Whenever African countries send out trade delegations to solicit for investments from businesses in developed countries there has always been excitement about the prospects of high returns on investment from the continent.
But this excitement has regularly been dampened when discussion turns to electricity.
In a continent where 620 million people lack access to electricity, the situation does not augur well for businesses that have to spend a huge amount of money every year on oil-consuming generators to provide power to run the enterprises.
This is an added financial burden that foreign investors are at times reluctant to take on – thus inhibiting economic growth in Africa and stunting its development.
For example, in Ghana prolonged blackouts (or ‘dumsor’ in local parlance) place businesses at financial risk. According to one report, a shop in Accra with facilities for cold storage is fighting a losing battle with frequent blackouts.
“The store’s freezers break down so often they don’t make any money,” the manager was quoted as saying, adding: “And the little they have made goes in to repairing the machines.”
It is even more precarious in Ghanaian hospitals.
The BBC reported last year that blackouts affecting the hospitals resulted in “midwives [using] torches or the light on their mobile phones to deliver babies”.
Then there is the problem of trying to store vaccines that are meant to be kept in cold surroundings but then there is no electricity to power fridges or freezers.
African countries have sought to provide electricity for citizens and businesses to aid development and tackle poverty but the cost of oil-fuelled electricity has been prohibitive. The alternative is to turn to coal, which African governments argue is the best way forward. They made their case clearly ahead of this month’s UN Climate Change Conference in Marrakesh in Morocco where the recently ratified Paris Agreement, dealing with reducing greenhouse gasses emissions and financing to combat climate change beginning in 2020, was top on the agenda.
The 22nd session of the Conference of the Parties (COP 22) also took place at a time of momentous political change in the US, where President-elect Donald Trump pledged during his campaign to revive America’s struggling coal industry.
His promise led him to overwhelmingly victory in once thriving coal mining communities, helping him to secure key swing states.
Outgoing President Barack Obama is all for increasing access to electricity in sub-Saharan Africa by adding more than 30,000 megawatts of electricity generation.
But he is not a fan of coal, despite its importance to the US economy, in these sensitive days of the climate change debate.
When he launched his Power Initiative in 2013, he clearly said that his administration would no longer back the use of coal abroad for electricity generation unless there were carbon emission controls.
But modern life is unimaginable without electricity and as such improving access to electricity worldwide is critical to alleviating poverty.
According to the latest figures, coal-fired power plants currently fuel 41 per cent of global electricity, and in some countries coal fuels a higher percentage of electricity.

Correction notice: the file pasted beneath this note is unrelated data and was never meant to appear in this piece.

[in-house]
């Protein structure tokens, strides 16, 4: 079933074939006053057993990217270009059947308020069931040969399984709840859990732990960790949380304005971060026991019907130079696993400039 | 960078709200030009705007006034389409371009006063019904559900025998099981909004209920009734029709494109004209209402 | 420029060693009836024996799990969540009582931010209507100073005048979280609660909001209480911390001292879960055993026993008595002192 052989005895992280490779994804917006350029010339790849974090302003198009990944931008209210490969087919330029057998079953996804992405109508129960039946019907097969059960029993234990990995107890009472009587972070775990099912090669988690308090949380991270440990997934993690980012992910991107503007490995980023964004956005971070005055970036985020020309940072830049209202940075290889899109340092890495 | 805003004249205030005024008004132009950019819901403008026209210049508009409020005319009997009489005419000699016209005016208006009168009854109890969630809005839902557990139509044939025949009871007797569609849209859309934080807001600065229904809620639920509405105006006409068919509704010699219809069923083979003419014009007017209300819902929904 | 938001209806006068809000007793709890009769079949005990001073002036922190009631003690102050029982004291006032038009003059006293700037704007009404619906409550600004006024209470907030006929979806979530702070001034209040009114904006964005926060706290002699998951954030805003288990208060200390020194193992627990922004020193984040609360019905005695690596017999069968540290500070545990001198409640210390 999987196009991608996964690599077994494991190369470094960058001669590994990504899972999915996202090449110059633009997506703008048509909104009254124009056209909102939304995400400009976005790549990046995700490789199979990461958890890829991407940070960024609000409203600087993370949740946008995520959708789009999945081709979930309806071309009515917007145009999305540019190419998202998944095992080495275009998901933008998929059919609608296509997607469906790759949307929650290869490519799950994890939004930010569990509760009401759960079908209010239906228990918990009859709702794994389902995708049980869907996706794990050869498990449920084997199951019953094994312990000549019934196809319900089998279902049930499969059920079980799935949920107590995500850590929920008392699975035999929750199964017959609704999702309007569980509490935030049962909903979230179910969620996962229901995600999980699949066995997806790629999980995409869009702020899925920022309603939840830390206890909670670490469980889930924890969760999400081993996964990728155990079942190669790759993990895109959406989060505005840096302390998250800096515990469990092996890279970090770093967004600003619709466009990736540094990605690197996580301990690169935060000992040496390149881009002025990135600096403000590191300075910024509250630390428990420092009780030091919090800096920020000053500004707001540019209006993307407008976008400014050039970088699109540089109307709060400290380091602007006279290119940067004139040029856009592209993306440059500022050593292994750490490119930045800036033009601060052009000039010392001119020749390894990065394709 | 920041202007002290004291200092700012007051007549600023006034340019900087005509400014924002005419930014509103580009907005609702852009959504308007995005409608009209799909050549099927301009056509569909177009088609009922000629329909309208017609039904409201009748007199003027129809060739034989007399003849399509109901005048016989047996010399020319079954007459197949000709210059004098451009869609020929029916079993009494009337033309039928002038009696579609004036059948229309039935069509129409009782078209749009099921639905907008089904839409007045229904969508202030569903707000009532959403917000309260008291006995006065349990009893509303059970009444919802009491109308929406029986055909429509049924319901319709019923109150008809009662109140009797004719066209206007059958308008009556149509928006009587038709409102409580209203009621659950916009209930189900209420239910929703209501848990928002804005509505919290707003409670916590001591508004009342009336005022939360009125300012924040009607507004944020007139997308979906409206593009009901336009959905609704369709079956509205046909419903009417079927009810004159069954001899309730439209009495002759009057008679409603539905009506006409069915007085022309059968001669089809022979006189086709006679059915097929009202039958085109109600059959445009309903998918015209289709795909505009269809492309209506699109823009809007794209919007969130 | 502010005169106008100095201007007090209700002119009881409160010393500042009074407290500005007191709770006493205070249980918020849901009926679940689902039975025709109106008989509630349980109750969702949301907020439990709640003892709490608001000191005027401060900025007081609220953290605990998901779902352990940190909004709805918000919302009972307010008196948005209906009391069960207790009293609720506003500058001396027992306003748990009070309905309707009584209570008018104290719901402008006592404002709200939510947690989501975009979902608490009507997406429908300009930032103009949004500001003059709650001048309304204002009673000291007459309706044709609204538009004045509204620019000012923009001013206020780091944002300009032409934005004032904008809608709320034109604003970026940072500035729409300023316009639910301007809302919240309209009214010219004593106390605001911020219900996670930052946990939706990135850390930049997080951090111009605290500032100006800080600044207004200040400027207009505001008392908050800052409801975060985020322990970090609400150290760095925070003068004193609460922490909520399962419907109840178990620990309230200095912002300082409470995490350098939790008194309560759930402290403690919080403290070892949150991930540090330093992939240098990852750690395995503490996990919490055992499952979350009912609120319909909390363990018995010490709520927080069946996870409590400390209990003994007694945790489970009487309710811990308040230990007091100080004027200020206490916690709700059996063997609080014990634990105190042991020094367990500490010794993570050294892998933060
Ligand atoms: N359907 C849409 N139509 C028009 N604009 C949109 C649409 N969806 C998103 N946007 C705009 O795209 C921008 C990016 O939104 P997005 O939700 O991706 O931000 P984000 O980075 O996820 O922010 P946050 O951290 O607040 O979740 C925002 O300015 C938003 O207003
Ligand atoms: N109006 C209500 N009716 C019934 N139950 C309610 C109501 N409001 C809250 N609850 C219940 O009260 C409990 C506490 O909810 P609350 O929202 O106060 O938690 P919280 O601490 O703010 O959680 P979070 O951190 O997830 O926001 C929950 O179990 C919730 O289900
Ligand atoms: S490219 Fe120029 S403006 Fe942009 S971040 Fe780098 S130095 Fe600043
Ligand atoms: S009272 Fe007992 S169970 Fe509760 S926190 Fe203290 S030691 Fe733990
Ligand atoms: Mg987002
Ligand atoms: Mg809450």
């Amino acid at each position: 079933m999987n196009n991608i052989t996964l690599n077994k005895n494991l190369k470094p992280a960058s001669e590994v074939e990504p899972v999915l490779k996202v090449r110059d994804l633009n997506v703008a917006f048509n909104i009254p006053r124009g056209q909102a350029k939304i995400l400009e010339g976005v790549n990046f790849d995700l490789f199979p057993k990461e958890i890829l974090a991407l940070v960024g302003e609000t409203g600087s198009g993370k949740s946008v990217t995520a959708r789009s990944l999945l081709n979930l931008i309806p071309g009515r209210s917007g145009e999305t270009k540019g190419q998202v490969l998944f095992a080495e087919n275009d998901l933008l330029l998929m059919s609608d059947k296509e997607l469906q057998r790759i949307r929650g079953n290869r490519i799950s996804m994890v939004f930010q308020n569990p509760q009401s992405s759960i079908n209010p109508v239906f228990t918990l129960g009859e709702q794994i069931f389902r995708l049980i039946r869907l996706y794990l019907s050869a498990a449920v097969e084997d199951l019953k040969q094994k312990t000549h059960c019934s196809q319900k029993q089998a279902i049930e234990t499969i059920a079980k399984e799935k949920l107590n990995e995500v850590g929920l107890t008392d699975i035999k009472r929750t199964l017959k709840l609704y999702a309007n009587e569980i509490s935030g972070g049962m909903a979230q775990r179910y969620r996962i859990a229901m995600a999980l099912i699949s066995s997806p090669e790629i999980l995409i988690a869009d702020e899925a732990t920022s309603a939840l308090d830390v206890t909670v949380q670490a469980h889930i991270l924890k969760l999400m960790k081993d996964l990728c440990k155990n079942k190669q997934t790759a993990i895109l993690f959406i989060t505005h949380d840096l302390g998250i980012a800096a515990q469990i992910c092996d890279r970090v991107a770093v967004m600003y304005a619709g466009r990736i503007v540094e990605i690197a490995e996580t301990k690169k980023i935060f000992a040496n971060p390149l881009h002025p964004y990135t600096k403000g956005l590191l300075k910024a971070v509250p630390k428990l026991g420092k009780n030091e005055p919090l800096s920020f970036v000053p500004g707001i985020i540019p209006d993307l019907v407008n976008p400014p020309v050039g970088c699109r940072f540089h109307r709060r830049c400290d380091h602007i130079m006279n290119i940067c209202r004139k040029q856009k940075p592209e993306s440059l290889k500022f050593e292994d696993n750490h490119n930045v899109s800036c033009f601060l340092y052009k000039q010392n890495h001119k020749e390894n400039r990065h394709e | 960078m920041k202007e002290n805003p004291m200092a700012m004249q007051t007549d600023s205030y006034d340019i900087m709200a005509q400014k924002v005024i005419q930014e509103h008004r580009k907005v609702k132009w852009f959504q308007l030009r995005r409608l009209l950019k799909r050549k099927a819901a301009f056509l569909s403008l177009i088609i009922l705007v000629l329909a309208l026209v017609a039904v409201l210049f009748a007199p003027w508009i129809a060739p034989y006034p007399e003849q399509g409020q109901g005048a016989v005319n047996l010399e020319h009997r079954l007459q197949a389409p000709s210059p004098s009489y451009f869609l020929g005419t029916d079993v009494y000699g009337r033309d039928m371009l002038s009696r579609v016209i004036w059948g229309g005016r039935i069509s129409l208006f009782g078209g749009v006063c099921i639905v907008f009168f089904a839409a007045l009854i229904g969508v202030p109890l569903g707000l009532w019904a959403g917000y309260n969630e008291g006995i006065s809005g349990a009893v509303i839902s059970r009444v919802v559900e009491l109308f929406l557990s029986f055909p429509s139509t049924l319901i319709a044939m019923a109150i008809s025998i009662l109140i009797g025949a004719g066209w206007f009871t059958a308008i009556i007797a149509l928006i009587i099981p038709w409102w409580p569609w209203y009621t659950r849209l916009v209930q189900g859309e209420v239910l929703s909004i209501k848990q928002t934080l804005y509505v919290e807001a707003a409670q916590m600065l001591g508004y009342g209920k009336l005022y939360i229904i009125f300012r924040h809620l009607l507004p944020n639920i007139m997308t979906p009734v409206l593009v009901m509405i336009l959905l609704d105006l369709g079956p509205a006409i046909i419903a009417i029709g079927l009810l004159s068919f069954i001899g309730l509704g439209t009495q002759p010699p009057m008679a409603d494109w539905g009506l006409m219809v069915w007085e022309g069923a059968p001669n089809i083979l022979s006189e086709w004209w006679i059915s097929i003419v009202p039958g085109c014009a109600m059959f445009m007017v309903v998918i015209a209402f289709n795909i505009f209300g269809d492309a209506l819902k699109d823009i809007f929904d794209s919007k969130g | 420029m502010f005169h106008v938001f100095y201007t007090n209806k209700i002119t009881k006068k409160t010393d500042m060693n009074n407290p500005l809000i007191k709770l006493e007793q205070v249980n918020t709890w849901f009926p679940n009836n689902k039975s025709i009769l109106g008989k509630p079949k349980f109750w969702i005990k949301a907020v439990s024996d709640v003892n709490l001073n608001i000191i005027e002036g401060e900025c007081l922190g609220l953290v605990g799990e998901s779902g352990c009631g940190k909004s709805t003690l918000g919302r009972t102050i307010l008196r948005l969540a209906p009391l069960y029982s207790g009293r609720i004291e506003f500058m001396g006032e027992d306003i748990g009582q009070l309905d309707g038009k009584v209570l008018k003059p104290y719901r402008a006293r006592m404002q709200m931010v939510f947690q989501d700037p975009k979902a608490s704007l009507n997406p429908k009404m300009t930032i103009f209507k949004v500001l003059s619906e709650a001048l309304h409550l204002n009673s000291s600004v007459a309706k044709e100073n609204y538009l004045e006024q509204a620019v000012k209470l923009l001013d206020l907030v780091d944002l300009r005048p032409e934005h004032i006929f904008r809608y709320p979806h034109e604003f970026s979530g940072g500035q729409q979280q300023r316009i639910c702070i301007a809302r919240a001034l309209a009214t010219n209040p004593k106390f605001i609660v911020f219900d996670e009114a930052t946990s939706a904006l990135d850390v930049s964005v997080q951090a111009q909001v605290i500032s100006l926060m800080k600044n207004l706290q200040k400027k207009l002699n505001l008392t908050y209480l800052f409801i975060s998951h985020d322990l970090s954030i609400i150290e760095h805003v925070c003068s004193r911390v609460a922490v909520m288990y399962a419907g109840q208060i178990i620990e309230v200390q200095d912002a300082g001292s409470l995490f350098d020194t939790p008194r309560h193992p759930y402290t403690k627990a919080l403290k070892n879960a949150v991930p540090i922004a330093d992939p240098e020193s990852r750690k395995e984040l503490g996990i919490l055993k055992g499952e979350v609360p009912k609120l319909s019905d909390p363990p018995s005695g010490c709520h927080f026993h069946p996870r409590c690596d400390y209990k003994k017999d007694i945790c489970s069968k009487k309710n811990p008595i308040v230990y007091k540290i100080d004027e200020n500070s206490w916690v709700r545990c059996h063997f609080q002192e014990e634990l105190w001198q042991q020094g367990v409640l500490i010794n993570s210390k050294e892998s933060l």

According to the Energy Information Administration (EIA), global coal consumption in 2020 is expected to be almost twice what it was in 2000, and it will continue to grow.
In 2035, the International Energy Agency (IEA) is expecting coal to have a 47 per cent share of the power generation market, equivalent to its share in 2011, and to have a 29 per cent share of total energy demand, the most of any fuel, surpassing oil, which currently has the highest share.
Given this situation, it is not surprising that African countries are keen to use coal to power the continent development and reduce poverty.
“There’s never been a country that has developed with intermittent power,” Jim Yong Kim, the President of the World Bank, has said.
African leaders made their intentions clear at the US-Africa Leaders’ Summit in Washington in 2014, arguing that developed countries had used coal to fuel their industrialisation. Sospeter Muhongo, Tanzania’s current Minister of Mines and Energy, said then when he was Minister of Power: “We in Africa, we should not be in the discussion of whether we should use coal or not.
“In my country of Tanzania, we are going to use our natural resources because we have reserves which go beyond five billion tons.”
African governments have pointed out that the original UN Framework Convention on Climate Change (UNFCCC) places development first when it states: “Economic and social development and poverty eradication are the first and overriding priority of the developing country partner.”
There does not seem to be any running away from the use of coal to fuel power, given that some 2,300 coal-fired power stations are being built or planned around the world.
The increased demand is coming mainly from African and Asian countries.
Both the Energy Information Administration (EIA) and the International Energy Agency (IAE) are expecting Africa to increase its coal use.
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Davies Desmond is currently the London Bureau Chief for the Ghana News Agency (GNA). He is a Mentor in strategic communication at the African Leadership Centre, King’s College London.